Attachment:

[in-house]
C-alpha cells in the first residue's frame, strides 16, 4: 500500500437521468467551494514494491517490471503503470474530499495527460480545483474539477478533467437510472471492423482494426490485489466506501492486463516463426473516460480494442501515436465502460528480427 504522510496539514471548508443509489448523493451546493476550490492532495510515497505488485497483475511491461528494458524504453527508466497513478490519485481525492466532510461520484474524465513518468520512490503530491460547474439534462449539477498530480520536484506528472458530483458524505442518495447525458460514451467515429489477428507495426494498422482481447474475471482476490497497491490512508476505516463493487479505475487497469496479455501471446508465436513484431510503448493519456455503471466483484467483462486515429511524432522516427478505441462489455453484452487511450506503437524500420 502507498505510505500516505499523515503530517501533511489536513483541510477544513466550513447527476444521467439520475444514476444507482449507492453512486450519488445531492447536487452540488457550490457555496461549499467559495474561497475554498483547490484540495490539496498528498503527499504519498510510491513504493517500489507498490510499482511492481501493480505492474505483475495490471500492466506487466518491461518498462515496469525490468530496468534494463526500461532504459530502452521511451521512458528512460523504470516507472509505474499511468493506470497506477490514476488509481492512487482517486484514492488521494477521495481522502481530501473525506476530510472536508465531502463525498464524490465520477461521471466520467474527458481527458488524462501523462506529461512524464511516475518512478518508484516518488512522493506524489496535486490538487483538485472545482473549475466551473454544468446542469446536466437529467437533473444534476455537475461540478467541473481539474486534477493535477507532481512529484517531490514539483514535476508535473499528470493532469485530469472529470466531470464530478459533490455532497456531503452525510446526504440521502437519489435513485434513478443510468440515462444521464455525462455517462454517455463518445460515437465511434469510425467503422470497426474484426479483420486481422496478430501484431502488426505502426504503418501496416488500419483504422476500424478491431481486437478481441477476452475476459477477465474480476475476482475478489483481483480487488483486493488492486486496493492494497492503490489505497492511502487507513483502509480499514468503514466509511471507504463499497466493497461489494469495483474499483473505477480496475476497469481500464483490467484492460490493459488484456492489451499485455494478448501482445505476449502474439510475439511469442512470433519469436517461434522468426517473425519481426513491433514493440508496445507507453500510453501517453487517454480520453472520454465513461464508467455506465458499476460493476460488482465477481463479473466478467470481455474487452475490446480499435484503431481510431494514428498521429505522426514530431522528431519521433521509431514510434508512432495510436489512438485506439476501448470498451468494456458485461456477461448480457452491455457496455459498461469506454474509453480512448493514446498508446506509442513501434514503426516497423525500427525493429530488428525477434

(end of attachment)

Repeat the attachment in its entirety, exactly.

[in-house]
C-alpha cells in the first residue's frame, strides 16, 4: 500500500437521468467551494514494491517490471503503470474530499495527460480545483474539477478533467437510472471492423482494426490485489466506501492486463516463426473516460480494442501515436465502460528480427 504522510496539514471548508443509489448523493451546493476550490492532495510515497505488485497483475511491461528494458524504453527508466497513478490519485481525492466532510461520484474524465513518468520512490503530491460547474439534462449539477498530480520536484506528472458530483458524505442518495447525458460514451467515429489477428507495426494498422482481447474475471482476490497497491490512508476505516463493487479505475487497469496479455501471446508465436513484431510503448493519456455503471466483484467483462486515429511524432522516427478505441462489455453484452487511450506503437524500420 502507498505510505500516505499523515503530517501533511489536513483541510477544513466550513447527476444521467439520475444514476444507482449507492453512486450519488445531492447536487452540488457550490457555496461549499467559495474561497475554498483547490484540495490539496498528498503527499504519498510510491513504493517500489507498490510499482511492481501493480505492474505483475495490471500492466506487466518491461518498462515496469525490468530496468534494463526500461532504459530502452521511451521512458528512460523504470516507472509505474499511468493506470497506477490514476488509481492512487482517486484514492488521494477521495481522502481530501473525506476530510472536508465531502463525498464524490465520477461521471466520467474527458481527458488524462501523462506529461512524464511516475518512478518508484516518488512522493506524489496535486490538487483538485472545482473549475466551473454544468446542469446536466437529467437533473444534476455537475461540478467541473481539474486534477493535477507532481512529484517531490514539483514535476508535473499528470493532469485530469472529470466531470464530478459533490455532497456531503452525510446526504440521502437519489435513485434513478443510468440515462444521464455525462455517462454517455463518445460515437465511434469510425467503422470497426474484426479483420486481422496478430501484431502488426505502426504503418501496416488500419483504422476500424478491431481486437478481441477476452475476459477477465474480476475476482475478489483481483480487488483486493488492486486496493492494497492503490489505497492511502487507513483502509480499514468503514466509511471507504463499497466493497461489494469495483474499483473505477480496475476497469481500464483490467484492460490493459488484456492489451499485455494478448501482445505476449502474439510475439511469442512470433519469436517461434522468426517473425519481426513491433514493440508496445507507453500510453501517453487517454480520453472520454465513461464508467455506465458499476460493476460488482465477481463479473466478467470481455474487452475490446480499435484503431481510431494514428498521429505522426514530431522528431519521433521509431514510434508512432495510436489512438485506439476501448470498451468494456458485461456477461448480457452491455457496455459498461469506454474509453480512448493514446498508446506509442513501434514503426516497423525500427525493429530488428525477434